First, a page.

JLM
#44
Quote: Originally Posted by Dexter SinisterView Post

Statistics are as reliable as the data they're based on and the knowledge and honesty of the person creating them. Somebody once said that statistics don't lie, but liars use statistics, and that's true. Statistics is not a simple subject and most people don't have a good understanding of it, very little of it is intuitively obvious, especially when it comes to the probability component. It's actually fairly easy to produce deceptive statistics and deceptive claims based on them. A poster here, for instance, recently remarked in another thread that the suicide rate is anomalously high among homosexuals and implicitly used that statistical fact to argue that homosexuality is a corrupt and depraved lifestyle choice that leads people to depression and suicide. That's probably the most common statistical fallacy, confusing correlation with causation. Reality just isn't as simple as many people would like to think it is.

That's true.
 
eh1eh
#45
27.6% of statistics are made up on the spot.
 
JLM
#46
Quote: Originally Posted by eh1ehView Post

27.6% of statistics are made up on the spot.

yeah, that's the figure I was quoted and of those 44.39% didn't have a clue what they were talking about.
 
eh1eh
#47
Quote: Originally Posted by JLMView Post

yeah, that's the figure I was quoted and of those 44.39% didn't have a clue what they were talking about.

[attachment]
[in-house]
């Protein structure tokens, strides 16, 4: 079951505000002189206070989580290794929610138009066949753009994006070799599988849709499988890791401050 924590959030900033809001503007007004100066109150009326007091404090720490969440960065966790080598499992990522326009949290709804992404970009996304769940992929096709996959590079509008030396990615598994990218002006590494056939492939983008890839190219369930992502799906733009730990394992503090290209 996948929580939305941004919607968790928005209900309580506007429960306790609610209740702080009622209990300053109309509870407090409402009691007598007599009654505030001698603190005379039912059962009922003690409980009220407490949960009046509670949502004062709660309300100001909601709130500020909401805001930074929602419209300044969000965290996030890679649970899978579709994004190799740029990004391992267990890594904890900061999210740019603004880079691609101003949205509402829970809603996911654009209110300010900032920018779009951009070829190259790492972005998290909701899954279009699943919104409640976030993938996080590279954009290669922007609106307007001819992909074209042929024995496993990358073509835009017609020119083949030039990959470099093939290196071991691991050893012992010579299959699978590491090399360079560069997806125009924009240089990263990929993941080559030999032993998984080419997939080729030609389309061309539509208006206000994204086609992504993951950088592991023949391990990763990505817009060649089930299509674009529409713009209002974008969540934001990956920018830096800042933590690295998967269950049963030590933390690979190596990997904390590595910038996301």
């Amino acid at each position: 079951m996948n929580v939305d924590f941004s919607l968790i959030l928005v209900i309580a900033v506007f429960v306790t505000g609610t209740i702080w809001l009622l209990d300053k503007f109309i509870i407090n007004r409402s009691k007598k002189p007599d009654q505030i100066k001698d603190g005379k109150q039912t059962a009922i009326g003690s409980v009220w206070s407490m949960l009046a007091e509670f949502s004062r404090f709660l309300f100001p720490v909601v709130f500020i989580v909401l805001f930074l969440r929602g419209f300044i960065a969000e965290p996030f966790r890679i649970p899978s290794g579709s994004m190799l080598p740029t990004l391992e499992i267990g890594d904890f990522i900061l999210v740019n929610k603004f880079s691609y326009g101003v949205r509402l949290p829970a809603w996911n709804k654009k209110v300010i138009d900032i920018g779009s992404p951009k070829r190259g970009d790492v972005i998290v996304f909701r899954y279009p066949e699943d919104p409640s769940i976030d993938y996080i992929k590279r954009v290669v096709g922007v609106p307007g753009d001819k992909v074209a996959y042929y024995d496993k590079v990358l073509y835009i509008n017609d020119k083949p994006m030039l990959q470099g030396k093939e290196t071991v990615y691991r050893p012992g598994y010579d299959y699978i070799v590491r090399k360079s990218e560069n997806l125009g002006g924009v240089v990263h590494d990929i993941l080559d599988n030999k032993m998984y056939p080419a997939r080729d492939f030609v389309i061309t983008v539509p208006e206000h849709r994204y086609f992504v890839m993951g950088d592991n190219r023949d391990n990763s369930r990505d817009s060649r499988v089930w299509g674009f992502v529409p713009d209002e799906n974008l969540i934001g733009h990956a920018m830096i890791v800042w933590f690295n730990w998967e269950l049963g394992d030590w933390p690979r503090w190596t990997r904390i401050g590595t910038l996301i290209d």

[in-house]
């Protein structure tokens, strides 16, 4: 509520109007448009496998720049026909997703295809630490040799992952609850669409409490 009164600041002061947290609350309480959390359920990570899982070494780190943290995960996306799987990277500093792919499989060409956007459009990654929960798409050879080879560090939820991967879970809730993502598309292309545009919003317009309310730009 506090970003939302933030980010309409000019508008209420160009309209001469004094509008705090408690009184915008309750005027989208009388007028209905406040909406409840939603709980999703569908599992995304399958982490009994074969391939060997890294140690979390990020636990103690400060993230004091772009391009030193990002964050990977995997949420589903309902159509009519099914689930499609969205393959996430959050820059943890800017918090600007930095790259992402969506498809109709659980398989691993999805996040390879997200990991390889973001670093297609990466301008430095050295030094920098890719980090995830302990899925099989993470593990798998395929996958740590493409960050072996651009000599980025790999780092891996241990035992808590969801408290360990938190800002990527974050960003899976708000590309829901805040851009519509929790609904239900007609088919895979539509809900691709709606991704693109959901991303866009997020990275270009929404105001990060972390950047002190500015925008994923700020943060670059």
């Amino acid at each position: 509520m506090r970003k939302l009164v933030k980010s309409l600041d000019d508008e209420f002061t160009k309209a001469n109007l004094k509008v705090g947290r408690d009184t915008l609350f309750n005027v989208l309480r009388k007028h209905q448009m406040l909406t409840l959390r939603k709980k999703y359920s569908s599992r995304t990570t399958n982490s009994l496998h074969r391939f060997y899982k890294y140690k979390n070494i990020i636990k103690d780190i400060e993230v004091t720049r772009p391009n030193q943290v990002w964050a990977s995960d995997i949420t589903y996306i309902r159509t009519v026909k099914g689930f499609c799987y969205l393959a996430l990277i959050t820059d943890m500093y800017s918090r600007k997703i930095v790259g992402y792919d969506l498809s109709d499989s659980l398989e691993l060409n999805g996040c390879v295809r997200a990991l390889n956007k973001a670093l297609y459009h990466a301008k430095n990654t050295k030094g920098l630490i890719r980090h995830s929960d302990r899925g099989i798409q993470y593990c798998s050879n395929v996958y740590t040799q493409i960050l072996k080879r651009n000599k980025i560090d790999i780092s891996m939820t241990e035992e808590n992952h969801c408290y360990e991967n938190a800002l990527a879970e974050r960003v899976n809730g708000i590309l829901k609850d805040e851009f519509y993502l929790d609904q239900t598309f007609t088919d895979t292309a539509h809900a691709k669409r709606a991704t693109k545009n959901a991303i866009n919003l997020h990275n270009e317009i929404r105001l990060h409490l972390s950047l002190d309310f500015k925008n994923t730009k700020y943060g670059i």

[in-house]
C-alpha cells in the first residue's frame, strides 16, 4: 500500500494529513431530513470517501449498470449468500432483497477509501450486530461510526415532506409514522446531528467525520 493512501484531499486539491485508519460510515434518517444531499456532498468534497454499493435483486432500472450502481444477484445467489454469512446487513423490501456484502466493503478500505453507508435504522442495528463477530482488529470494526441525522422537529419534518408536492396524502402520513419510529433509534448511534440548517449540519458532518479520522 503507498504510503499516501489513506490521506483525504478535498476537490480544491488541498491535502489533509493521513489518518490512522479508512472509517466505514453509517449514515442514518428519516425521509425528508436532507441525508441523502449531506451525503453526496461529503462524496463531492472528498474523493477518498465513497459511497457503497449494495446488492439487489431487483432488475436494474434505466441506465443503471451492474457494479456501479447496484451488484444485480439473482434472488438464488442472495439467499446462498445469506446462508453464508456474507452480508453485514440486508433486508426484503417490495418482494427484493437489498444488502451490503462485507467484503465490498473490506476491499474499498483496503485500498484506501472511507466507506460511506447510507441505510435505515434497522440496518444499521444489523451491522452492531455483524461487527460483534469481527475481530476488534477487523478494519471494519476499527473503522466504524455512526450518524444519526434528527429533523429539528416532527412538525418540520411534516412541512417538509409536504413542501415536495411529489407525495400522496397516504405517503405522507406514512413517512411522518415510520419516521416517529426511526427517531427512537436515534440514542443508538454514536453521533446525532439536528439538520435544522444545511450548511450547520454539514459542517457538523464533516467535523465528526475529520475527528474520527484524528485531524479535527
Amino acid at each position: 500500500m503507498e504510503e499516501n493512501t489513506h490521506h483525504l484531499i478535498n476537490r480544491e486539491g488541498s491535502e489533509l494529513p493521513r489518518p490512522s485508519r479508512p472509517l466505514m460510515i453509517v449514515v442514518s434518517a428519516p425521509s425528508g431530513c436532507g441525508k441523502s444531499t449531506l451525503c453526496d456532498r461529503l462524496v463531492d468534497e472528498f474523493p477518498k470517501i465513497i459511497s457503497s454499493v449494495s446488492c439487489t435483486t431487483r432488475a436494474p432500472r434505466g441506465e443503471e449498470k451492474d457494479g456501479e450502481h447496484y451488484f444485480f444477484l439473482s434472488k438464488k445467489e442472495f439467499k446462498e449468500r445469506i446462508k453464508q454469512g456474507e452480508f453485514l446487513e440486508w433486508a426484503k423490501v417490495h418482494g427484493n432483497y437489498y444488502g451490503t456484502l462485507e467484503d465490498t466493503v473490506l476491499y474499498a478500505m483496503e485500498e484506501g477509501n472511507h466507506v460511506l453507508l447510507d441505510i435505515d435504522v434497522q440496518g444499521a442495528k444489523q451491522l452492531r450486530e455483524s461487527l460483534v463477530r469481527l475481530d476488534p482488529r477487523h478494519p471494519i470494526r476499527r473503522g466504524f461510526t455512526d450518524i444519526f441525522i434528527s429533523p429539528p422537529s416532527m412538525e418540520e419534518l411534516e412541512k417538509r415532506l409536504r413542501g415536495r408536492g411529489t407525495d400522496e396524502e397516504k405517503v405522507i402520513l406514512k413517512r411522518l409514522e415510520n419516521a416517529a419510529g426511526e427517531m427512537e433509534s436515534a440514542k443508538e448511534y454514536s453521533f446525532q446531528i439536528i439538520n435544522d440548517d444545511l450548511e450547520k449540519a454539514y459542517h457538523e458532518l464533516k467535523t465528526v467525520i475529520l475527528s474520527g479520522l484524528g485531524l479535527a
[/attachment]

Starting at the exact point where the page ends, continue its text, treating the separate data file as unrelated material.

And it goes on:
The other 55.61% were just too apathetic to respond.
 
JLM
#48
One example of statistics not holding up are the Stanley Cup playoff results based on the statistics during the regular season.
 
Niflmir
#49
Quote: Originally Posted by JLMView Post

Exactly, contrary to being told that we should trust certain "information" because they are "statistics", but never qualifying what kind of statistics they are. For instance I've engaged in phone polling and have given answers to questions but nobody ever checked to see if I was lying about my answers and some of the answers may as well have been lies because the person conducting the poll could not speak English, so half the time I was only guessing at the gist of the question.

They can calibrate the number of liars by asking questions they know the statistical distribution of the answers to.

Statistics are a lot like anecdotes. A good anecdote leaves out the unimportant information and focuses on the interesting things. Probably the anecdote doesn't feature the color of my clothing, so I would leave that out, but maybe it is important. Just like with anecdotes, you don't get all the information, because there is too much information. "There was man walking his dog." Who cares?